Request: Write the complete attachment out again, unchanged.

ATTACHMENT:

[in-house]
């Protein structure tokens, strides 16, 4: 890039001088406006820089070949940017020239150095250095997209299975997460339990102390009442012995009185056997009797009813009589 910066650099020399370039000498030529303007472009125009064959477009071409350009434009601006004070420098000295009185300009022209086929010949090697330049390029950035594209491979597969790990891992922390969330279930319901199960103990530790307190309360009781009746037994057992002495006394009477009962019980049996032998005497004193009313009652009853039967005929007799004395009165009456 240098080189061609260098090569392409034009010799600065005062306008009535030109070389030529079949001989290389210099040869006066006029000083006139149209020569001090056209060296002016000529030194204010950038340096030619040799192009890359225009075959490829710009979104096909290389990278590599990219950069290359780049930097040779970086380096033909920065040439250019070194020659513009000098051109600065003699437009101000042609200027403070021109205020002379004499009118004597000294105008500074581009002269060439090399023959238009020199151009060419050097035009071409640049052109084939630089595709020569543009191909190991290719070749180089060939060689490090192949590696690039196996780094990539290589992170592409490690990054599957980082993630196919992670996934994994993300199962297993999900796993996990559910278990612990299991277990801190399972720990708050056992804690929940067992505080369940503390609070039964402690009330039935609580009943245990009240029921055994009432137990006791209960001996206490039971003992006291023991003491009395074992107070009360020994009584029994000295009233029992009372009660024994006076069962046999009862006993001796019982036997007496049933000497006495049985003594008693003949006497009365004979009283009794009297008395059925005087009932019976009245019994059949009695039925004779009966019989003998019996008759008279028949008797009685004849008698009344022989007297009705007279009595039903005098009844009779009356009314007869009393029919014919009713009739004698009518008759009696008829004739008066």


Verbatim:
[in-house]
């Protein structure tokens, strides 16, 4: 890039001088406006820089070949940017020239150095250095997209299975997460339990102390009442012995009185056997009797009813009589 910066650099020399370039000498030529303007472009125009064959477009071409350009434009601006004070420098000295009185300009022209086929010949090697330049390029950035594209491979597969790990891992922390969330279930319901199960103990530790307190309360009781009746037994057992002495006394009477009962019980049996032998005497004193009313009652009853039967005929007799004395009165009456 240098080189061609260098090569392409034009010799600065005062306008009535030109070389030529079949001989290389210099040869006066006029000083006139149209020569001090056209060296002016000529030194204010950038340096030619040799192009890359225009075959490829710009979104096909290389990278590599990219950069290359780049930097040779970086380096033909920065040439250019070194020659513009000098051109600065003699437009101000042609200027403070021109205020002379004499009118004597000294105008500074581009002269060439090399023959238009020199151009060419050097035009071409640049052109084939630089595709020569543009191909190991290719070749180089060939060689490090192949590696690039196996780094990539290589992170592409490690990054599957980082993630196919992670996934994994993300199962297993999900796993996990559910278990612990299991277990801190399972720990708050056992804690929940067992505080369940503390609070039964402690009330039935609580009943245990009240029921055994009432137990006791209960001996206490039971003992006291023991003491009395074992107070009360020994009584029994000295009233029992009372009660024994006076069962046999009862006993001796019982036997007496049933000497006495049985003594008693003949006497009365004979009283009794009297008395059925005087009932019976009245019994059949009695039925004779009966019989003998019996008759008279028949008797009685004849008698009344022989007297009705007279009595039903005098009844009779009356009314007869009393029919014919009713009739004698009518008759009696008829004739008066």